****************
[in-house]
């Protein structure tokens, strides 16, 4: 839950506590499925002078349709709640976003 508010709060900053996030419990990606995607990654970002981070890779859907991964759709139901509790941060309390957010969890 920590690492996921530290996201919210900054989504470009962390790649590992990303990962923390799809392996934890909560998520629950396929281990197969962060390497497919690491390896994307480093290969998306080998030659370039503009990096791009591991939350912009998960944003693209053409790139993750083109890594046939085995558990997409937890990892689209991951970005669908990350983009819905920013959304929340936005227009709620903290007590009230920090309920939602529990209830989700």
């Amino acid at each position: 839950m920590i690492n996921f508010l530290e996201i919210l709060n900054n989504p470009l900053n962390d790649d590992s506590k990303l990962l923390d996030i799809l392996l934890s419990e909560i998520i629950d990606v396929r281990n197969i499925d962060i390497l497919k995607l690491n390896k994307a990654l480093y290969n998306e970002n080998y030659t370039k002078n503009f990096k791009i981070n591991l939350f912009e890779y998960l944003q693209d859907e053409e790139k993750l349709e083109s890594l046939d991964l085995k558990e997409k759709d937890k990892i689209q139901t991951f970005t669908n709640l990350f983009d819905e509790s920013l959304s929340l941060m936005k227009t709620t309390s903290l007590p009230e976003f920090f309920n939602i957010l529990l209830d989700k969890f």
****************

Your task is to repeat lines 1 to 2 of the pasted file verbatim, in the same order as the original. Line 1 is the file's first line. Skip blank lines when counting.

[in-house]
């Protein structure tokens, strides 16, 4: 839950506590499925002078349709709640976003 508010709060900053996030419990990606995607990654970002981070890779859907991964759709139901509790941060309390957010969890 920590690492996921530290996201919210900054989504470009962390790649590992990303990962923390799809392996934890909560998520629950396929281990197969962060390497497919690491390896994307480093290969998306080998030659370039503009990096791009591991939350912009998960944003693209053409790139993750083109890594046939085995558990997409937890990892689209991951970005669908990350983009819905920013959304929340936005227009709620903290007590009230920090309920939602529990209830989700």